Following the tragic death of 22-month-old Cooper Harris, it might be time to highlight life insurance policies for children. Steve Weisbart, chief economist for the Insurance Information Institute, said that children make up less than one percent of the life insurance market. Etti Baranoff stated that one of the reasons is that insurance is meant to provide for the economic security of dependent individual. When a spouse in a marriage dies, the remaining spouse may lose more than half of their income, which makes the insurance necessary.
What is interesting about the Georgia man accused of leaving his son in a hot car to die is that Justin Ross Harris and wife, Leanna Harris, took out two insurance policies for their infant Cooper Harris. One of the policies was for $25,000, and the other policy for $2,000. The case drew attention to the policies parents sometimes purchase for their children.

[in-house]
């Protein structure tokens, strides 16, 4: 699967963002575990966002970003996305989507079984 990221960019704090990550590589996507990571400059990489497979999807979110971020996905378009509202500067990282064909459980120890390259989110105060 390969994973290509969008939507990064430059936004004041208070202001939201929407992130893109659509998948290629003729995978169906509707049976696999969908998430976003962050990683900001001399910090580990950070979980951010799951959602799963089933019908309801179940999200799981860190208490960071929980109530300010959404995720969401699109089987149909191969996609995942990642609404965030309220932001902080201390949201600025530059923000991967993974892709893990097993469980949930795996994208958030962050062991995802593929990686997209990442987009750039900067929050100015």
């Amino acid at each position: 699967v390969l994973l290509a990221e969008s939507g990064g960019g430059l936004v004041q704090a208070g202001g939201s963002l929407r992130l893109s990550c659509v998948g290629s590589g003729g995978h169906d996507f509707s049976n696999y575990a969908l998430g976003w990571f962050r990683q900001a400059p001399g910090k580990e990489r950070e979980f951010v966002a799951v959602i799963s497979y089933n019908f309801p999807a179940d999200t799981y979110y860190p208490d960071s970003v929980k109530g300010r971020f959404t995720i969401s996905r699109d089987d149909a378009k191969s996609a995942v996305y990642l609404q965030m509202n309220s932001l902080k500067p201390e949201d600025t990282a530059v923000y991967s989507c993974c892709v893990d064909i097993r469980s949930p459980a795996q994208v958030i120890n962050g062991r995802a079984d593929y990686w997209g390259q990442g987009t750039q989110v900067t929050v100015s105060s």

Premiums vary based on the terms, and some insurance providers require documentation of how the individual died. The terms and conditions of a policy should be understood before a purchase.
Policies for adults can be purchased through an employer or bought individually. In general, the death benefits for children are lower. Steve Weisbart said a typical policy of $5,000 to $10,000 is common. It helps the parents pay for a funeral. Why do parents or grandparents buy policies for their children? Typically, it happens because there is the intention to let the child use the policy as a cash source later. Policies can become a saving device.
While life insurance for children is less common, some families legitimately use it for greater financial security. In the case of Justin Ross Harris, the insurance policies were only among the numerous details of evidence against him.